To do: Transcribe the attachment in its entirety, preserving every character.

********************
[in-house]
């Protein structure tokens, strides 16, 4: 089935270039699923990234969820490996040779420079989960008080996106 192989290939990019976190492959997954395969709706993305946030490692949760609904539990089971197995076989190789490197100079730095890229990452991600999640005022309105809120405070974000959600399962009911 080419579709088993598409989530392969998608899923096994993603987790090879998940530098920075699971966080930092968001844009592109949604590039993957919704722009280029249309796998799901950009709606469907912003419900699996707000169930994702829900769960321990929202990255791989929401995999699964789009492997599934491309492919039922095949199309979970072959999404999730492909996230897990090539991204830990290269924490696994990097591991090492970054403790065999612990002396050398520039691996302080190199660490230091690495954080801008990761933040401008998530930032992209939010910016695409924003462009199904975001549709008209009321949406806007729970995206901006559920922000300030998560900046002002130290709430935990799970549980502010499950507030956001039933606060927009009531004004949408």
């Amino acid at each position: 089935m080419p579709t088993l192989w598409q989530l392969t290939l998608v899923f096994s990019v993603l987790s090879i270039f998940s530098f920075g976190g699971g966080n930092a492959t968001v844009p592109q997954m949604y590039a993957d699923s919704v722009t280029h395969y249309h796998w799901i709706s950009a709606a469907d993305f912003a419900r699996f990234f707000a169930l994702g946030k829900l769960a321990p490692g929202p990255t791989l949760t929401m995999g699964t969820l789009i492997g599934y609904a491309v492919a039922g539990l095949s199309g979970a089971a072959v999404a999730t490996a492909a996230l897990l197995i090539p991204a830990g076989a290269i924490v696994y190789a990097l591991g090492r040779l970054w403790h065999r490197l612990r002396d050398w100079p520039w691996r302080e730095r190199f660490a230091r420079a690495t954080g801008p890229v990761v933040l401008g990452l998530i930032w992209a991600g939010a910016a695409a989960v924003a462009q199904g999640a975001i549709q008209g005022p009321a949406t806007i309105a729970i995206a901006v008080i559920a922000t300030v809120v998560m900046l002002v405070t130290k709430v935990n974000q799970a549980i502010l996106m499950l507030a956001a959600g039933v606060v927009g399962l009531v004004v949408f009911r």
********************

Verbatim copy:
[in-house]
């Protein structure tokens, strides 16, 4: 089935270039699923990234969820490996040779420079989960008080996106 192989290939990019976190492959997954395969709706993305946030490692949760609904539990089971197995076989190789490197100079730095890229990452991600999640005022309105809120405070974000959600399962009911 080419579709088993598409989530392969998608899923096994993603987790090879998940530098920075699971966080930092968001844009592109949604590039993957919704722009280029249309796998799901950009709606469907912003419900699996707000169930994702829900769960321990929202990255791989929401995999699964789009492997599934491309492919039922095949199309979970072959999404999730492909996230897990090539991204830990290269924490696994990097591991090492970054403790065999612990002396050398520039691996302080190199660490230091690495954080801008990761933040401008998530930032992209939010910016695409924003462009199904975001549709008209009321949406806007729970995206901006559920922000300030998560900046002002130290709430935990799970549980502010499950507030956001039933606060927009009531004004949408």
């Amino acid at each position: 089935m080419p579709t088993l192989w598409q989530l392969t290939l998608v899923f096994s990019v993603l987790s090879i270039f998940s530098f920075g976190g699971g966080n930092a492959t968001v844009p592109q997954m949604y590039a993957d699923s919704v722009t280029h395969y249309h796998w799901i709706s950009a709606a469907d993305f912003a419900r699996f990234f707000a169930l994702g946030k829900l769960a321990p490692g929202p990255t791989l949760t929401m995999g699964t969820l789009i492997g599934y609904a491309v492919a039922g539990l095949s199309g979970a089971a072959v999404a999730t490996a492909a996230l897990l197995i090539p991204a830990g076989a290269i924490v696994y190789a990097l591991g090492r040779l970054w403790h065999r490197l612990r002396d050398w100079p520039w691996r302080e730095r190199f660490a230091r420079a690495t954080g801008p890229v990761v933040l401008g990452l998530i930032w992209a991600g939010a910016a695409a989960v924003a462009q199904g999640a975001i549709q008209g005022p009321a949406t806007i309105a729970i995206a901006v008080i559920a922000t300030v809120v998560m900046l002002v405070t130290k709430v935990n974000q799970a549980i502010l996106m499950l507030a956001a959600g039933v606060v927009g399962l009531v004004v949408f009911r």